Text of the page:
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Just watching a bearing hub replacement which required a 46 pound-feet of torque with an additional 120 degrees to get it done proper.

Why did they add the angle torque addition instead of just giving the adjusted foot pound of torque? For example, perhaps 46 pound-feet + 120 degrees would finally end up becoming 80 pount-feet of torque. So why not just give us a spec which says 80 ft-lb ( + 0 degrees ) ?

I guess in essence the question is: is there 1:1 relationship between torque+roation with a specific torque value?

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    I don't know the specifics on the answer but feel it may be related to "stretch bolts" (i.e. single use bolts that are designed to stretch when torqued up correctly). – Steve Matthews Mar 23 '17 at 16:13
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@Steve Mathews you are correct : it is to with the stretch and yield of the material used in the bolts, a search on google gave this site amongst other explanations which, fortunately leaves out the maths used in stress calculations. https://user.xmission.com/~kd7olf/torque.html

Do note the warning about NOT re-using that type of bolt.

  • Fascinating, that explains in quite nicely. So torque measurement is a guess to the point at which a stretch bolt will start to stretch, and then the rotation will be able to determine the exact stretch of the bolt and when combined with understanding of the bolt threading, material, thickness, etc, then you can get it at near maximum stretch so it holds. BTW the guy in the vid reused the stretch bolts :) – Chris Mar 23 '17 at 16:40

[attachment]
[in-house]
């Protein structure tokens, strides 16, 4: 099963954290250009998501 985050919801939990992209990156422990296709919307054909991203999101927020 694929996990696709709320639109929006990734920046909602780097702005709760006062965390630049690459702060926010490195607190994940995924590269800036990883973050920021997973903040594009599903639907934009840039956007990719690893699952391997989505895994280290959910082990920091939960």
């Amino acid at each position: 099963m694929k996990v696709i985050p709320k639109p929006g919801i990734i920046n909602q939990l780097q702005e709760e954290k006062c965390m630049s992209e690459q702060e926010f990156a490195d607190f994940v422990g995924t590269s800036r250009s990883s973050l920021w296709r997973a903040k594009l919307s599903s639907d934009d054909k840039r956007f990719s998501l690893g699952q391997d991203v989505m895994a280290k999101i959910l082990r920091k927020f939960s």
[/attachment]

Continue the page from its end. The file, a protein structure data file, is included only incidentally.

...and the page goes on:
• Then, as per the explanation, that is not smart and I have seen re-used bolts break before they get to the required value. – Solar Mike Mar 23 '17 at 16:55
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    @Chris The torque spec isn't a guess. In fact, the torque spec is the ideal value for a bolt's preload force. The problem is that it's difficult to accurately read fastener torques because of differences resulting from lubrication, under-head friction, and tool repeatability. Using an angle, however, you can predict reasonably well the preload the fastener will provide and measure the angular difference very accurately. – Hari Ganti Mar 23 '17 at 22:19

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